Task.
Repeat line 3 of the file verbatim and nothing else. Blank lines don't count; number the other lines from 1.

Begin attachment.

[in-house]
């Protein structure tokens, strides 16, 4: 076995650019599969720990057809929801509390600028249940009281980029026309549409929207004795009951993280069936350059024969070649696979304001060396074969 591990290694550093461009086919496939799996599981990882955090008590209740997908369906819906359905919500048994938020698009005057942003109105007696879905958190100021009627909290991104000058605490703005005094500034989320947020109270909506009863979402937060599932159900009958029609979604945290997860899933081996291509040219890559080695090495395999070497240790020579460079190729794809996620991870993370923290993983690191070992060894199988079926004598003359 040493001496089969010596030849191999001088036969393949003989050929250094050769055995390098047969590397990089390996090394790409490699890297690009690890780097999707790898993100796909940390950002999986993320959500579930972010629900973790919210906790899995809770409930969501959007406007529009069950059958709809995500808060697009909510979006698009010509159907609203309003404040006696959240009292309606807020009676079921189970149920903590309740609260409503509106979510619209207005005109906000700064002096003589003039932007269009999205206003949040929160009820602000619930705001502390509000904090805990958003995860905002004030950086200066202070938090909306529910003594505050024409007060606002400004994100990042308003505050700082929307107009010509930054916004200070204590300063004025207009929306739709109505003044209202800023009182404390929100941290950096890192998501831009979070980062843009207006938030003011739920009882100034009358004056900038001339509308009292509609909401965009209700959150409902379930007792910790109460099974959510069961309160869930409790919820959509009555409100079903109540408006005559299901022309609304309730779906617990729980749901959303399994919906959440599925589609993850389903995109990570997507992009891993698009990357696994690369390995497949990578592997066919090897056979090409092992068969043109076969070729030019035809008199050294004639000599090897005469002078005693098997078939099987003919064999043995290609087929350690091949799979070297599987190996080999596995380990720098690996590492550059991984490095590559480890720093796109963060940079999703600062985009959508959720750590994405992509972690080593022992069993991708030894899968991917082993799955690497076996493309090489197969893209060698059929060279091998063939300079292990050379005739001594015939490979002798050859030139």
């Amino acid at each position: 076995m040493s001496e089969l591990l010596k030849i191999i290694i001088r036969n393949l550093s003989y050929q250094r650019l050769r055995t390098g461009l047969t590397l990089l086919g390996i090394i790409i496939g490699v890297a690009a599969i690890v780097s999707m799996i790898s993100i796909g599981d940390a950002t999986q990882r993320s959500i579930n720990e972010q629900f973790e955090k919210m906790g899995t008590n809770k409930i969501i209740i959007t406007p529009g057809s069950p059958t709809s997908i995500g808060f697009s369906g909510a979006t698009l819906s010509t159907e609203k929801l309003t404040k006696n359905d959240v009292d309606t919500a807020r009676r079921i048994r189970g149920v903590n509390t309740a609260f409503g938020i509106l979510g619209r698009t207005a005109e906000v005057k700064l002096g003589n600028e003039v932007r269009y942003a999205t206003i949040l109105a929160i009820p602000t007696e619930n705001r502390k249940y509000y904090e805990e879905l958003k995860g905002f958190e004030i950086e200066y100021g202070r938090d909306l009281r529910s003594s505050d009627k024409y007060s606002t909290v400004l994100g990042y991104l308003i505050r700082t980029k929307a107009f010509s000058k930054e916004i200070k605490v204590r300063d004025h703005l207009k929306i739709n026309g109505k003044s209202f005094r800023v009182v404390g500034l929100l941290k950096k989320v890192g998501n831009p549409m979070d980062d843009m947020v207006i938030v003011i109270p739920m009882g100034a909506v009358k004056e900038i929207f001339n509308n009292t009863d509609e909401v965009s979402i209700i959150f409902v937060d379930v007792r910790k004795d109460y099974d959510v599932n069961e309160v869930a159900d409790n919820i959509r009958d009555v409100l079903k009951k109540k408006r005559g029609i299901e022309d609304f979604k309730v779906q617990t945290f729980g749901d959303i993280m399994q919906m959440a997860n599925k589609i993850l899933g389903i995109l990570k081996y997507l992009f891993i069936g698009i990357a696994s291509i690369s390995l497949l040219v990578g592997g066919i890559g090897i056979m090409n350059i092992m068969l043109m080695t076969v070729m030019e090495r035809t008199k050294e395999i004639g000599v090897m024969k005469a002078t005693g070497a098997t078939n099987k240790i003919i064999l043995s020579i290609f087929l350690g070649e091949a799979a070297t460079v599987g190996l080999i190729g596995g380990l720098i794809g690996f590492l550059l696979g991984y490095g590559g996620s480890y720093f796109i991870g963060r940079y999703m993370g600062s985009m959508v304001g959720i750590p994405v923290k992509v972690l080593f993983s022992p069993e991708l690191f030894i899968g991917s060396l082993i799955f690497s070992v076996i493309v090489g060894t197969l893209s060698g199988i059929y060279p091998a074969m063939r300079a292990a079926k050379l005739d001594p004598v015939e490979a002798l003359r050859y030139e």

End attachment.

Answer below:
């Amino acid at each position: 076995m040493s001496e089969l591990l010596k030849i191999i290694i001088r036969n393949l550093s003989y050929q250094r650019l050769r055995t390098g461009l047969t590397l990089l086919g390996i090394i790409i496939g490699v890297a690009a599969i690890v780097s999707m799996i790898s993100i796909g599981d940390a950002t999986q990882r993320s959500i579930n720990e972010q629900f973790e955090k919210m906790g899995t008590n809770k409930i969501i209740i959007t406007p529009g057809s069950p059958t709809s997908i995500g808060f697009s369906g909510a979006t698009l819906s010509t159907e609203k929801l309003t404040k006696n359905d959240v009292d309606t919500a807020r009676r079921i048994r189970g149920v903590n509390t309740a609260f409503g938020i509106l979510g619209r698009t207005a005109e906000v005057k700064l002096g003589n600028e003039v932007r269009y942003a999205t206003i949040l109105a929160i009820p602000t007696e619930n705001r502390k249940y509000y904090e805990e879905l958003k995860g905002f958190e004030i950086e200066y100021g202070r938090d909306l009281r529910s003594s505050d009627k024409y007060s606002t909290v400004l994100g990042y991104l308003i505050r700082t980029k929307a107009f010509s000058k930054e916004i200070k605490v204590r300063d004025h703005l207009k929306i739709n026309g109505k003044s209202f005094r800023v009182v404390g500034l929100l941290k950096k989320v890192g998501n831009p549409m979070d980062d843009m947020v207006i938030v003011i109270p739920m009882g100034a909506v009358k004056e900038i929207f001339n509308n009292t009863d509609e909401v965009s979402i209700i959150f409902v937060d379930v007792r910790k004795d109460y099974d959510v599932n069961e309160v869930a159900d409790n919820i959509r009958d009555v409100l079903k009951k109540k408006r005559g029609i299901e022309d609304f979604k309730v779906q617990t945290f729980g749901d959303i993280m399994q919906m959440a997860n599925k589609i993850l899933g389903i995109l990570k081996y997507l992009f891993i069936g698009i990357a696994s291509i690369s390995l497949l040219v990578g592997g066919i890559g090897i056979m090409n350059i092992m068969l043109m080695t076969v070729m030019e090495r035809t008199k050294e395999i004639g000599v090897m024969k005469a002078t005693g070497a098997t078939n099987k240790i003919i064999l043995s020579i290609f087929l350690g070649e091949a799979a070297t460079v599987g190996l080999i190729g596995g380990l720098i794809g690996f590492l550059l696979g991984y490095g590559g996620s480890y720093f796109i991870g963060r940079y999703m993370g600062s985009m959508v304001g959720i750590p994405v923290k992509v972690l080593f993983s022992p069993e991708l690191f030894i899968g991917s060396l082993i799955f690497s070992v076996i493309v090489g060894t197969l893209s060698g199988i059929y060279p091998a074969m063939r300079a292990a079926k050379l005739d001594p004598v015939e490979a002798l003359r050859y030139e």